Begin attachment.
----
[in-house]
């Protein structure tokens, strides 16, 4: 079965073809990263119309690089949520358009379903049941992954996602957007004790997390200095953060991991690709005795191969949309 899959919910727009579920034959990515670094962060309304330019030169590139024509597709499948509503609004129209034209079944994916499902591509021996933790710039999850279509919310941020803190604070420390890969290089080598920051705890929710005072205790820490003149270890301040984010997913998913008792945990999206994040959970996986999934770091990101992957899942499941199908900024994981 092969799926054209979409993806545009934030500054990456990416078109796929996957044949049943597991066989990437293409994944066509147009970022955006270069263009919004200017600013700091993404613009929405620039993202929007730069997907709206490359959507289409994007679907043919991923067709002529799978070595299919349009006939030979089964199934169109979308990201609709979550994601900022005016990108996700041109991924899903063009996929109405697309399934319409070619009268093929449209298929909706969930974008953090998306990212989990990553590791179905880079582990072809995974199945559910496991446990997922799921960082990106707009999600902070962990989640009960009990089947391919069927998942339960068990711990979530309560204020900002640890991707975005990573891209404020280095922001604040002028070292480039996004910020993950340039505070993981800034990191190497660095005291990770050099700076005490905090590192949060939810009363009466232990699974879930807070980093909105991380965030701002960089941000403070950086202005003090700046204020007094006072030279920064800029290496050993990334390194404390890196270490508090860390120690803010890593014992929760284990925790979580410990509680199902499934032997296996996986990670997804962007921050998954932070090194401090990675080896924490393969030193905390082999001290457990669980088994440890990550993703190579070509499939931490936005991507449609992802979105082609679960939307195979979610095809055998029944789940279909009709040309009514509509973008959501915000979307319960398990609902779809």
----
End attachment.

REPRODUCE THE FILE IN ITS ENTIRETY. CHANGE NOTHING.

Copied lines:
[in-house]
């Protein structure tokens, strides 16, 4: 079965073809990263119309690089949520358009379903049941992954996602957007004790997390200095953060991991690709005795191969949309 899959919910727009579920034959990515670094962060309304330019030169590139024509597709499948509503609004129209034209079944994916499902591509021996933790710039999850279509919310941020803190604070420390890969290089080598920051705890929710005072205790820490003149270890301040984010997913998913008792945990999206994040959970996986999934770091990101992957899942499941199908900024994981 092969799926054209979409993806545009934030500054990456990416078109796929996957044949049943597991066989990437293409994944066509147009970022955006270069263009919004200017600013700091993404613009929405620039993202929007730069997907709206490359959507289409994007679907043919991923067709002529799978070595299919349009006939030979089964199934169109979308990201609709979550994601900022005016990108996700041109991924899903063009996929109405697309399934319409070619009268093929449209298929909706969930974008953090998306990212989990990553590791179905880079582990072809995974199945559910496991446990997922799921960082990106707009999600902070962990989640009960009990089947391919069927998942339960068990711990979530309560204020900002640890991707975005990573891209404020280095922001604040002028070292480039996004910020993950340039505070993981800034990191190497660095005291990770050099700076005490905090590192949060939810009363009466232990699974879930807070980093909105991380965030701002960089941000403070950086202005003090700046204020007094006072030279920064800029290496050993990334390194404390890196270490508090860390120690803010890593014992929760284990925790979580410990509680199902499934032997296996996986990670997804962007921050998954932070090194401090990675080896924490393969030193905390082999001290457990669980088994440890990550993703190579070509499939931490936005991507449609992802979105082609679960939307195979979610095809055998029944789940279909009709040309009514509509973008959501915000979307319960398990609902779809």